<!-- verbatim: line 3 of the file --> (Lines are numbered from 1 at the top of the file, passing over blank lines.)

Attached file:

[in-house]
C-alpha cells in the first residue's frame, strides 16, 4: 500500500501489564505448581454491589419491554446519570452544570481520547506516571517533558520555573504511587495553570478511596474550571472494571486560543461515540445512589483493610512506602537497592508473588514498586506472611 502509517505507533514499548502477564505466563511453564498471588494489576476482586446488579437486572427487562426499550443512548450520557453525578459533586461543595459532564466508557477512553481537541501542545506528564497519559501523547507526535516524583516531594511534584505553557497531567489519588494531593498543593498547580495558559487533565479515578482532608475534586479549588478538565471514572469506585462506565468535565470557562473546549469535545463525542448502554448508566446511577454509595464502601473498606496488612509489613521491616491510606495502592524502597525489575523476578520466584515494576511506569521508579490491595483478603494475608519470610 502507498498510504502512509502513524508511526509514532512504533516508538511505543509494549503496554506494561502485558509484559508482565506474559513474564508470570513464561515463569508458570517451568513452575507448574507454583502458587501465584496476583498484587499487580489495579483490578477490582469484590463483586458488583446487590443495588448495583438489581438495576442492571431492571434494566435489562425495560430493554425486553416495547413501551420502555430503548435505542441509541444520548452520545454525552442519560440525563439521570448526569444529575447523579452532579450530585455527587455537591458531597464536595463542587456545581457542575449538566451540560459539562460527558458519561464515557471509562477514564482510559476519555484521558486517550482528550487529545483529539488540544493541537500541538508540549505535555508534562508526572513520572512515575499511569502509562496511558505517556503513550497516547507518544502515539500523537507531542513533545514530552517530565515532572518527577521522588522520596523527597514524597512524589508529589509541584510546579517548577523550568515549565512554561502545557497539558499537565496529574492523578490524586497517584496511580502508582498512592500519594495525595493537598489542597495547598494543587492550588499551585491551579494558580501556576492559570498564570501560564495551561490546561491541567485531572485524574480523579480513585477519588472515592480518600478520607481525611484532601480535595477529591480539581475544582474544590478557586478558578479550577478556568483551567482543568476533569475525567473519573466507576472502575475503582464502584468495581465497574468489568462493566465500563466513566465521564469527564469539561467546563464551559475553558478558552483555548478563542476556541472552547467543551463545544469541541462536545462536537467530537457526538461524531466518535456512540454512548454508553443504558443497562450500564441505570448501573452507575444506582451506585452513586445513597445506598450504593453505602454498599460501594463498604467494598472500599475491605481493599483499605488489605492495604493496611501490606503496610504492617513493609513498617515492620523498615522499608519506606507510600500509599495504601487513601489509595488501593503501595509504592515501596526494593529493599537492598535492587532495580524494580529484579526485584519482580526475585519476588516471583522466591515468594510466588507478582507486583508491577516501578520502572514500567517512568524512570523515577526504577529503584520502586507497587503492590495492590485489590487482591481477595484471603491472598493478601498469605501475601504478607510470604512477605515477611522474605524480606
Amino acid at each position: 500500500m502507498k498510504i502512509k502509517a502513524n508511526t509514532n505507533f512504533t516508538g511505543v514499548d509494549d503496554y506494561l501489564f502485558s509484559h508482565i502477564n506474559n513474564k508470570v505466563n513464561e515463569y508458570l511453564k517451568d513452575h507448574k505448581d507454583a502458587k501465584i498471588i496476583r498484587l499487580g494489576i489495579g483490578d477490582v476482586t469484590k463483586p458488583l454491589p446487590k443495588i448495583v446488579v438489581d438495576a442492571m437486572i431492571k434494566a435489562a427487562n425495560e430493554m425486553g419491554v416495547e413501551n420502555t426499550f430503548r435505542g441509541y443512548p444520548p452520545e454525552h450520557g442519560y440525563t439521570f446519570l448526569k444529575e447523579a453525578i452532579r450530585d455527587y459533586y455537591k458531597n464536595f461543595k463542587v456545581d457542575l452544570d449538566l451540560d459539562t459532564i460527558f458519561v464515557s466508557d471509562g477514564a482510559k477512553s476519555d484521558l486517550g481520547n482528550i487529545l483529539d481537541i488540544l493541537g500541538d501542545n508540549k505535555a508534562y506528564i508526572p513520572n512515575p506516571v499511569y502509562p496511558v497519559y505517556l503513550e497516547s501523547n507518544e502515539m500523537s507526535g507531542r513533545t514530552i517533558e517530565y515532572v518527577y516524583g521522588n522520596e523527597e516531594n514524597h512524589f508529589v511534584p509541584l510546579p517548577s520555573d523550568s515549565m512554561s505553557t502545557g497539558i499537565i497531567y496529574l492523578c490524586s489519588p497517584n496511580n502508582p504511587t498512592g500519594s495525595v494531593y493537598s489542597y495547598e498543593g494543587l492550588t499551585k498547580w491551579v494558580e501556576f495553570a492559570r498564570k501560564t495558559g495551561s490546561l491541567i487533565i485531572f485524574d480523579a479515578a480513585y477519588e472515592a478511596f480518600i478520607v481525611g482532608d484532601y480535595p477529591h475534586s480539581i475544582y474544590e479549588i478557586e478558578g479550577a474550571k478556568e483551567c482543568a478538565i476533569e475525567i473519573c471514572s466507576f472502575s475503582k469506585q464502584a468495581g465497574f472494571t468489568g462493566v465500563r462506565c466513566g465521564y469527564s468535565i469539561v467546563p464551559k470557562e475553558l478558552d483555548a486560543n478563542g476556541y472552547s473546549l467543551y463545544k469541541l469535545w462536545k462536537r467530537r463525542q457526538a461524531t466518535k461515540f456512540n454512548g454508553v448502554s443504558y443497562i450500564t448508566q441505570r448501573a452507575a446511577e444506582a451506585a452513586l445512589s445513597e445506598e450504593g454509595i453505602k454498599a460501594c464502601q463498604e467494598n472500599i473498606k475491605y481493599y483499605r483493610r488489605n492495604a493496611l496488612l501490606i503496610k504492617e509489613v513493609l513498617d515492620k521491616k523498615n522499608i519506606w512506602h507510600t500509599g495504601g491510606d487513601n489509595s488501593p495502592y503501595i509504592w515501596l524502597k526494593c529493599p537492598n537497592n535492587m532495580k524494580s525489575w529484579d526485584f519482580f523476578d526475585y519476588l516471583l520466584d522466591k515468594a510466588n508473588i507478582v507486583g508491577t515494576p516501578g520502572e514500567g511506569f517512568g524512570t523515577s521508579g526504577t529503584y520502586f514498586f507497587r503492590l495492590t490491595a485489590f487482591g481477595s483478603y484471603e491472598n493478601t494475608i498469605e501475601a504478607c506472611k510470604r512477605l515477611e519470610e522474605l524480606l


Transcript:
Amino acid at each position: 500500500m502507498k498510504i502512509k502509517a502513524n508511526t509514532n505507533f512504533t516508538g511505543v514499548d509494549d503496554y506494561l501489564f502485558s509484559h508482565i502477564n506474559n513474564k508470570v505466563n513464561e515463569y508458570l511453564k517451568d513452575h507448574k505448581d507454583a502458587k501465584i498471588i496476583r498484587l499487580g494489576i489495579g483490578d477490582v476482586t469484590k463483586p458488583l454491589p446487590k443495588i448495583v446488579v438489581d438495576a442492571m437486572i431492571k434494566a435489562a427487562n425495560e430493554m425486553g419491554v416495547e413501551n420502555t426499550f430503548r435505542g441509541y443512548p444520548p452520545e454525552h450520557g442519560y440525563t439521570f446519570l448526569k444529575e447523579a453525578i452532579r450530585d455527587y459533586y455537591k458531597n464536595f461543595k463542587v456545581d457542575l452544570d449538566l451540560d459539562t459532564i460527558f458519561v464515557s466508557d471509562g477514564a482510559k477512553s476519555d484521558l486517550g481520547n482528550i487529545l483529539d481537541i488540544l493541537g500541538d501542545n508540549k505535555a508534562y506528564i508526572p513520572n512515575p506516571v499511569y502509562p496511558v497519559y505517556l503513550e497516547s501523547n507518544e502515539m500523537s507526535g507531542r513533545t514530552i517533558e517530565y515532572v518527577y516524583g521522588n522520596e523527597e516531594n514524597h512524589f508529589v511534584p509541584l510546579p517548577s520555573d523550568s515549565m512554561s505553557t502545557g497539558i499537565i497531567y496529574l492523578c490524586s489519588p497517584n496511580n502508582p504511587t498512592g500519594s495525595v494531593y493537598s489542597y495547598e498543593g494543587l492550588t499551585k498547580w491551579v494558580e501556576f495553570a492559570r498564570k501560564t495558559g495551561s490546561l491541567i487533565i485531572f485524574d480523579a479515578a480513585y477519588e472515592a478511596f480518600i478520607v481525611g482532608d484532601y480535595p477529591h475534586s480539581i475544582y474544590e479549588i478557586e478558578g479550577a474550571k478556568e483551567c482543568a478538565i476533569e475525567i473519573c471514572s466507576f472502575s475503582k469506585q464502584a468495581g465497574f472494571t468489568g462493566v465500563r462506565c466513566g465521564y469527564s468535565i469539561v467546563p464551559k470557562e475553558l478558552d483555548a486560543n478563542g476556541y472552547s473546549l467543551y463545544k469541541l469535545w462536545k462536537r467530537r463525542q457526538a461524531t466518535k461515540f456512540n454512548g454508553v448502554s443504558y443497562i450500564t448508566q441505570r448501573a452507575a446511577e444506582a451506585a452513586l445512589s445513597e445506598e450504593g454509595i453505602k454498599a460501594c464502601q463498604e467494598n472500599i473498606k475491605y481493599y483499605r483493610r488489605n492495604a493496611l496488612l501490606i503496610k504492617e509489613v513493609l513498617d515492620k521491616k523498615n522499608i519506606w512506602h507510600t500509599g495504601g491510606d487513601n489509595s488501593p495502592y503501595i509504592w515501596l524502597k526494593c529493599p537492598n537497592n535492587m532495580k524494580s525489575w529484579d526485584f519482580f523476578d526475585y519476588l516471583l520466584d522466591k515468594a510466588n508473588i507478582v507486583g508491577t515494576p516501578g520502572e514500567g511506569f517512568g524512570t523515577s521508579g526504577t529503584y520502586f514498586f507497587r503492590l495492590t490491595a485489590f487482591g481477595s483478603y484471603e491472598n493478601t494475608i498469605e501475601a504478607c506472611k510470604r512477605l515477611e519470610e522474605l524480606l